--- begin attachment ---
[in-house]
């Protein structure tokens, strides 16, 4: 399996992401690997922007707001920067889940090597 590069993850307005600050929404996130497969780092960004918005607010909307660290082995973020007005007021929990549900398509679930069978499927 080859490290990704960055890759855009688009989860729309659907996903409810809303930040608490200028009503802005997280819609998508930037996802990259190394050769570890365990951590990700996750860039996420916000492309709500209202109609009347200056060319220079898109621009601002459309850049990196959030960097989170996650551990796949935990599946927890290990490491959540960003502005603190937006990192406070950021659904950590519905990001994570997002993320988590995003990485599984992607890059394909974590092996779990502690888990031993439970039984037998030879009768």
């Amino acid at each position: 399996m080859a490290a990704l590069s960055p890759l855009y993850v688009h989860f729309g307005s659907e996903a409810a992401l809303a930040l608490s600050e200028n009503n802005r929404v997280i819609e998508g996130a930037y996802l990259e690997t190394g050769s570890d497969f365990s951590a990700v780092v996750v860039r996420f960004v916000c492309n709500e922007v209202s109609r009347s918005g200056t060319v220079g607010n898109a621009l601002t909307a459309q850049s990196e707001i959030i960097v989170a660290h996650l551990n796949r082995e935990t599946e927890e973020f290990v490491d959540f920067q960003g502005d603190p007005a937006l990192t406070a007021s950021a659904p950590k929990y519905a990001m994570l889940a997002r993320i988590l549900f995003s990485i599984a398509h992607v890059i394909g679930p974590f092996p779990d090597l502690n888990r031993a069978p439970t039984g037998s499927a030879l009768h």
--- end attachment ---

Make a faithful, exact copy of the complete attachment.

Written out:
[in-house]
């Protein structure tokens, strides 16, 4: 399996992401690997922007707001920067889940090597 590069993850307005600050929404996130497969780092960004918005607010909307660290082995973020007005007021929990549900398509679930069978499927 080859490290990704960055890759855009688009989860729309659907996903409810809303930040608490200028009503802005997280819609998508930037996802990259190394050769570890365990951590990700996750860039996420916000492309709500209202109609009347200056060319220079898109621009601002459309850049990196959030960097989170996650551990796949935990599946927890290990490491959540960003502005603190937006990192406070950021659904950590519905990001994570997002993320988590995003990485599984992607890059394909974590092996779990502690888990031993439970039984037998030879009768």
């Amino acid at each position: 399996m080859a490290a990704l590069s960055p890759l855009y993850v688009h989860f729309g307005s659907e996903a409810a992401l809303a930040l608490s600050e200028n009503n802005r929404v997280i819609e998508g996130a930037y996802l990259e690997t190394g050769s570890d497969f365990s951590a990700v780092v996750v860039r996420f960004v916000c492309n709500e922007v209202s109609r009347s918005g200056t060319v220079g607010n898109a621009l601002t909307a459309q850049s990196e707001i959030i960097v989170a660290h996650l551990n796949r082995e935990t599946e927890e973020f290990v490491d959540f920067q960003g502005d603190p007005a937006l990192t406070a007021s950021a659904p950590k929990y519905a990001m994570l889940a997002r993320i988590l549900f995003s990485i599984a398509h992607v890059i394909g679930p974590f092996p779990d090597l502690n888990r031993a069978p439970t039984g037998s499927a030879l009768h």